Amy Tierce, regional VP of Fairway's Needham, Mass. branch, says it can be very hard for a consumer to figure out whether a lender uses overlays. She says borrowers should start with a referral to a lender who will thoroughly review the borrower's financial profile. If that lender can't approve the loan, it should be able to refer another competent lender who can.

Lender overlays don't just add more restrictive underwriting guidelines, she says. They also affect interest rates, with each overlay accompanying a rate adjustment. "The lenders who remove the overlays on underwriting will generally still have the pricing increases built into the rates," she says.

"Most loan officers do not know that their [company uses] overlays or that each lender can do something different," says mortgage broker Todd Huettner of Huettner Capital in Denver, Colo. "The differences can be huge. This is part of the reason why so many people are denied a loan when they really can qualify. They just don't meet the requirements of a specific lender, but may be just fine with another," he says.

If borrowers can find a lender who sells directly to Fannie or Freddie, they might be able to avoid the overlays that big banks may have. It is tough to find such lenders, says Dean Vlamis, vice president of residential lending with PERL Mortgage in Chicago. If a borrower came to him with credit score or debt-to-income ratio challenges, he could look for an end lender who didn't have overlays that would prevent the borrower from qualifying. He has this flexibility because PERL is a correspondent lender, meaning they underwrite and fund loans, then sell them after closing.

"The bottom line is that most lenders only have one option, so you are out of luck if you do not meet their overlays," says Huettner. Consumers don't know, and loan officers usually don't know or won't tell you, if another lender will approve your loan. Working with a broker gives you access to a variety of lenders and possibly more options.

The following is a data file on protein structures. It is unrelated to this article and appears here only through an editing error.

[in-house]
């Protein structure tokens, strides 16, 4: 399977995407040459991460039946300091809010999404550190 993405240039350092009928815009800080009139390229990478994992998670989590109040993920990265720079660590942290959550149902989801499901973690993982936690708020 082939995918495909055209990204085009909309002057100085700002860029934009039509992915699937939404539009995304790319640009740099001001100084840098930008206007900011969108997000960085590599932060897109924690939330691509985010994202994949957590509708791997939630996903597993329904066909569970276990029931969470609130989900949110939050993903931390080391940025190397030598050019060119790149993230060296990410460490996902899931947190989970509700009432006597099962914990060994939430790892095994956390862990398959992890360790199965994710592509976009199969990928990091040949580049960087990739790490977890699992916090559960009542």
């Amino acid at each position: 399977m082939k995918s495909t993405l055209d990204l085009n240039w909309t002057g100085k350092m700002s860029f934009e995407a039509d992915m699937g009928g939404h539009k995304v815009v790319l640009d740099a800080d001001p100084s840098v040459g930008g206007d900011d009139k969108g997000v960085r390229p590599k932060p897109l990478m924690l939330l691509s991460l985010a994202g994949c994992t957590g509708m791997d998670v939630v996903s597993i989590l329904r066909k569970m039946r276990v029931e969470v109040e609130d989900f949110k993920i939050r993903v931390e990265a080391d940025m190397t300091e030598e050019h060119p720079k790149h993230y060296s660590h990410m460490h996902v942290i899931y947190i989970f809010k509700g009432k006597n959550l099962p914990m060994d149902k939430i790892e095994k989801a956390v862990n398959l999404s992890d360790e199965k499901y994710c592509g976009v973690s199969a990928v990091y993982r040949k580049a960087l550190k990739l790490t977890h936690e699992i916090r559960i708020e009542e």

Lender Overlays and Changing Market Conditions
Lender overlays aren't set in stone; they change as economic conditions and housing market conditions shift.

"Lenders will adjust their underwriting standards, including overlays, in response to many things," says Fletcher. "Changes in the housing market, investor appetite, the regulatory environment, market forces (competition) and risk tolerance, among others, will cause lenders to continually evaluate their standards."

The obvious reason for banks to ease their overlays is money, Vlamis says. "If they want to increase their mortgage business, they can simply ease their guidelines, thus making it easier for more people to borrow," he says.

Tierce says that when lenders are more confident about the economy and less fearful of declining home values and potential foreclosures, overlays can ease up.

The tendency for overlays to change from time to time means that waiting may eventually allow you to qualify. Keep your finances in order in the meantime.

The Bottom Line
Overlays generally hurt borrowers who have a potentially higher risk of default because of credit issues or a limited down payment, says Vlamis.

As frustrating as it can be to get rejected, borrowers can use the experience as a starting point to make changes - such as cleaning up credit and saving more for a down payment - that will allow them to qualify for a mortgage in the future.